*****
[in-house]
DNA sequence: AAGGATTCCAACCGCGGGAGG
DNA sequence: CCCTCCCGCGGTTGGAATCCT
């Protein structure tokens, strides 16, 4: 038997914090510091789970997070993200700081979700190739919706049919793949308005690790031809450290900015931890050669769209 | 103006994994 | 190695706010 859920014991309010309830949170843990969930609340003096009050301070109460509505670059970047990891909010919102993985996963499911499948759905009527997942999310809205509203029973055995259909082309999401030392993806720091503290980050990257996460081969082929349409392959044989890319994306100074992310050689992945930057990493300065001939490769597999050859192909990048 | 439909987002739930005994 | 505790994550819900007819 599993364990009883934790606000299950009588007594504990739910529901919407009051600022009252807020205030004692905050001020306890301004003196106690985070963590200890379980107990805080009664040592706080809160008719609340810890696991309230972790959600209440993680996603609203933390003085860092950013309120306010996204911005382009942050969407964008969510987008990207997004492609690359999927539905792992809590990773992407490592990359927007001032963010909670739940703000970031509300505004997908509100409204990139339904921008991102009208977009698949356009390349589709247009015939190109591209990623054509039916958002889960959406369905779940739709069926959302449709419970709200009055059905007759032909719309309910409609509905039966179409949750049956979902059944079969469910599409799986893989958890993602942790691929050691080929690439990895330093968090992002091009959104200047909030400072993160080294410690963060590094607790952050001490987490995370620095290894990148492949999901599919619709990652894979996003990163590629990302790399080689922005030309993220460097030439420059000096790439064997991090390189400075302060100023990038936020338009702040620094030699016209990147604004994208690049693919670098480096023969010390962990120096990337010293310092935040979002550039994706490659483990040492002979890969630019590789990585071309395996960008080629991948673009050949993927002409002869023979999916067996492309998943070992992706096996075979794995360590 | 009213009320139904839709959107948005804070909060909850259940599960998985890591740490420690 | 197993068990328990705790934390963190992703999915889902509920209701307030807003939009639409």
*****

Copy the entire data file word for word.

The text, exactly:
[in-house]
DNA sequence: AAGGATTCCAACCGCGGGAGG
DNA sequence: CCCTCCCGCGGTTGGAATCCT
């Protein structure tokens, strides 16, 4: 038997914090510091789970997070993200700081979700190739919706049919793949308005690790031809450290900015931890050669769209 | 103006994994 | 190695706010 859920014991309010309830949170843990969930609340003096009050301070109460509505670059970047990891909010919102993985996963499911499948759905009527997942999310809205509203029973055995259909082309999401030392993806720091503290980050990257996460081969082929349409392959044989890319994306100074992310050689992945930057990493300065001939490769597999050859192909990048 | 439909987002739930005994 | 505790994550819900007819 599993364990009883934790606000299950009588007594504990739910529901919407009051600022009252807020205030004692905050001020306890301004003196106690985070963590200890379980107990805080009664040592706080809160008719609340810890696991309230972790959600209440993680996603609203933390003085860092950013309120306010996204911005382009942050969407964008969510987008990207997004492609690359999927539905792992809590990773992407490592990359927007001032963010909670739940703000970031509300505004997908509100409204990139339904921008991102009208977009698949356009390349589709247009015939190109591209990623054509039916958002889960959406369905779940739709069926959302449709419970709200009055059905007759032909719309309910409609509905039966179409949750049956979902059944079969469910599409799986893989958890993602942790691929050691080929690439990895330093968090992002091009959104200047909030400072993160080294410690963060590094607790952050001490987490995370620095290894990148492949999901599919619709990652894979996003990163590629990302790399080689922005030309993220460097030439420059000096790439064997991090390189400075302060100023990038936020338009702040620094030699016209990147604004994208690049693919670098480096023969010390962990120096990337010293310092935040979002550039994706490659483990040492002979890969630019590789990585071309395996960008080629991948673009050949993927002409002869023979999916067996492309998943070992992706096996075979794995360590 | 009213009320139904839709959107948005804070909060909850259940599960998985890591740490420690 | 197993068990328990705790934390963190992703999915889902509920209701307030807003939009639409």